Saturday, January 2, 2016

Decline of the American Middle Class: Can You Feel It?

A simple Internet search of why the American middle class is shrinking will reveal a plethora of causes, such as the off-shoring of manufacturing, the decline in union membership, as a reflection of increased automation, and government policies that favor corporate America (or my favorite, capitalism! -- and, no, capitalism is not to blame, but that's an essay for another time). But all of these are only incidental. What most commentators tend to overlook is China, which is reestablishing itself as a premier world economic power.

China has historically been one of the great cultural, political, and economic powers. Like everywhere else, the degree of its international influence has waxed and waned through the centuries; but who else can claim such an extensive and unbroken line of cultural continuity? In many ways the history of the world is the history of China, but our occidental-centric paradigm rarely considers this.


China has recently been clawing back to its prior position of being a great world power. And don't confuse the current faux-communistic government of China with the real China -- this is all a legacy of passé propaganda. Remember, China alone encompasses roughly 20% of the world's population. India is second at a little over 17%, so these two nations alone are over a third of the world's population! The U.S. is a distant third with less than 5%.

https://embryology.med.unsw.edu.au/embryology/images/thumb/3/37/World_population_graph02.jpg/400px-World_population_graph02.jpg

Subsequently, with all things being equal (which they're not) China should be the most powerful nation on earth. And that's the rub: China is finally reestablishing itself. We must not confuse military might with true power, because real power is economic. China is on the rise, everyone else is on the descent. Again, I'm not talking about military power, but economic. Military power is a false measure. Look at the British Empire. Look at the Soviet Union. Look, most compellingly, at the US. Economic power is where it's at!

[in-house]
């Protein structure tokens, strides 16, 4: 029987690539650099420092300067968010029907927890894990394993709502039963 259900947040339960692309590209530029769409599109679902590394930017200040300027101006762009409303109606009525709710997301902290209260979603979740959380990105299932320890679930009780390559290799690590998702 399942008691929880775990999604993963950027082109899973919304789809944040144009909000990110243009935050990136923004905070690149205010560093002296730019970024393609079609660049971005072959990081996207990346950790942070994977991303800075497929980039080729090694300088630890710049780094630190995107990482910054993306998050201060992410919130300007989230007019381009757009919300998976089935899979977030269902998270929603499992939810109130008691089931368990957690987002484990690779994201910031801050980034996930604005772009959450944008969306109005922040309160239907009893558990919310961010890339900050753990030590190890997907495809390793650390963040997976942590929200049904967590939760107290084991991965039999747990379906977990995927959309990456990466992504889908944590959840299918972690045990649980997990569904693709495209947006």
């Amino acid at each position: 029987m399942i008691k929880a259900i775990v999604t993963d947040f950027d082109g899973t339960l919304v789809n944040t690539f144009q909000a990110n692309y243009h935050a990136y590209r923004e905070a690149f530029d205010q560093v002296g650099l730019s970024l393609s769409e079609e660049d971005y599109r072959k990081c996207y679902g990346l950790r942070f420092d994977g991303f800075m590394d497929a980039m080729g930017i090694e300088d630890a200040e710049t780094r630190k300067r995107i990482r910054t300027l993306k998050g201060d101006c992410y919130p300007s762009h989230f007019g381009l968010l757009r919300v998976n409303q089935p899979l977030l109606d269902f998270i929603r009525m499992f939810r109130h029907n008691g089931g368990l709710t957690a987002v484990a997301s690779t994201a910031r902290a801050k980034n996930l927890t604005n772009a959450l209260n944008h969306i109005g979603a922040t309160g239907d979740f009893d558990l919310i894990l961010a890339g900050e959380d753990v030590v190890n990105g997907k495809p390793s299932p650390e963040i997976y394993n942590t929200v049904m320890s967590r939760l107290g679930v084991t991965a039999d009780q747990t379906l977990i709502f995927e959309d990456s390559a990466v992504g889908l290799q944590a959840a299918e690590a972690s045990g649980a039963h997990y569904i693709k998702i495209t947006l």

So what does this have to do with the decline of the American middle class? Well, the same as with the German middle class, or the British middle class. Indeed, pick any western highly-developed economy -- they're all facing the same challenges. Indeed so too, in a fashion, is China.

The problem? A shift in manufacturing from the West and Japan to the East, especially China. This shift occurred because it makes economic sense, and all the flag-waving in the world won't change this fact. All the arguments against "off-shoring" are meaningless, because when push comes to shove people vote -- both politically and financially -- with their pocketbook. Since Chinese-made or other foreign-made products are cheaper, people will buy them. Period. To reframe this equation into patriotic terms is naive. Because if patriotism, e.g. "buying American," really mattered Americans would purchase these American-made Levi jeans rather than these foreign-made identical ones. They don't, because they can't afford to. Or they don't care.



China is dominating world production of everything, from automobiles to children's toys. This has moved manufacturing jobs from the West to the East. Subsequently wages are falling in the West and rising in the East. There is a grand, world-wide rebalancing of wages. This has to occur, as China finds its natural place among the great nations. So, as living standards rise in China and elsewhere (such as Mexico), they fall in Europe, the US, Canada, and other developed economies. That's just the way it is and no amount of Congressional interventions, changes in union membership rolls, or mandated increases in the minimum wage will change this. And such actions will always be short-term and generated simply to gain votes from the body politic. Sorry.


My fear is that our populist political leadership will whip itself into a frenzy trying to reverse the economic realities of today to return to some sentimental prior decade of historical fantasy. A frenzy that could lead to war -- a stupid, futile war that will only decimate all participants. 

Am I wrong?






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Emphatic language can be couched in kind words. Let's all be adults here and use our words constructively.